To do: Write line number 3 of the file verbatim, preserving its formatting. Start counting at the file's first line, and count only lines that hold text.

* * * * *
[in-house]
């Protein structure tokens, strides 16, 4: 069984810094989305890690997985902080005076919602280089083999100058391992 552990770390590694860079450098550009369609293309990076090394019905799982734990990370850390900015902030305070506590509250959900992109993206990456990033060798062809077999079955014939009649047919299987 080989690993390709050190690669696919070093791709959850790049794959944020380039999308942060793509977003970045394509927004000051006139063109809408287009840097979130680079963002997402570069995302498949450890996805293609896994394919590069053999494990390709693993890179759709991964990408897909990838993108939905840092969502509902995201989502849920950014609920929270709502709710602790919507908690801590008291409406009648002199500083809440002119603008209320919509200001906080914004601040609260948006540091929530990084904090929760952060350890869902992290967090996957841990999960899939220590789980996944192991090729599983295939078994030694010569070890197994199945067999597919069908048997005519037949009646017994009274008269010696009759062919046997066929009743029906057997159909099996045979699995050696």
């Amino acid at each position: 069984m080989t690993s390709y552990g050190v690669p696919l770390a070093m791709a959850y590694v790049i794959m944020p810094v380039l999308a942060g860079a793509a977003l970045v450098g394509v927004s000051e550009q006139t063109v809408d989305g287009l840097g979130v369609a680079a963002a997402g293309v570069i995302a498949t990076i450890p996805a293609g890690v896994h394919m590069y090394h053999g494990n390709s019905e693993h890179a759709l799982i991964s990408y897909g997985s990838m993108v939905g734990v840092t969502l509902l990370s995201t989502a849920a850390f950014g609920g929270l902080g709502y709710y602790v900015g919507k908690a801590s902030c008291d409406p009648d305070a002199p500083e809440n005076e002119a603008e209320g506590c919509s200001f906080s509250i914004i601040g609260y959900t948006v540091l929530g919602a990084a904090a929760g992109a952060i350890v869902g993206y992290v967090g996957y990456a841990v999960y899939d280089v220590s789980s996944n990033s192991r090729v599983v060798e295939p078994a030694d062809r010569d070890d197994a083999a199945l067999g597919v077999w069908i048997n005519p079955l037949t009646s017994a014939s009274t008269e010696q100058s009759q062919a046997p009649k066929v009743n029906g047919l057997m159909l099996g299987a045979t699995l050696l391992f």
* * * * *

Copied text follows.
């Amino acid at each position: 069984m080989t690993s390709y552990g050190v690669p696919l770390a070093m791709a959850y590694v790049i794959m944020p810094v380039l999308a942060g860079a793509a977003l970045v450098g394509v927004s000051e550009q006139t063109v809408d989305g287009l840097g979130v369609a680079a963002a997402g293309v570069i995302a498949t990076i450890p996805a293609g890690v896994h394919m590069y090394h053999g494990n390709s019905e693993h890179a759709l799982i991964s990408y897909g997985s990838m993108v939905g734990v840092t969502l509902l990370s995201t989502a849920a850390f950014g609920g929270l902080g709502y709710y602790v900015g919507k908690a801590s902030c008291d409406p009648d305070a002199p500083e809440n005076e002119a603008e209320g506590c919509s200001f906080s509250i914004i601040g609260y959900t948006v540091l929530g919602a990084a904090a929760g992109a952060i350890v869902g993206y992290v967090g996957y990456a841990v999960y899939d280089v220590s789980s996944n990033s192991r090729v599983v060798e295939p078994a030694d062809r010569d070890d197994a083999a199945l067999g597919v077999w069908i048997n005519p079955l037949t009646s017994a014939s009274t008269e010696q100058s009759q062919a046997p009649k066929v009743n029906g047919l057997m159909l099996g299987a045979t699995l050696l391992f």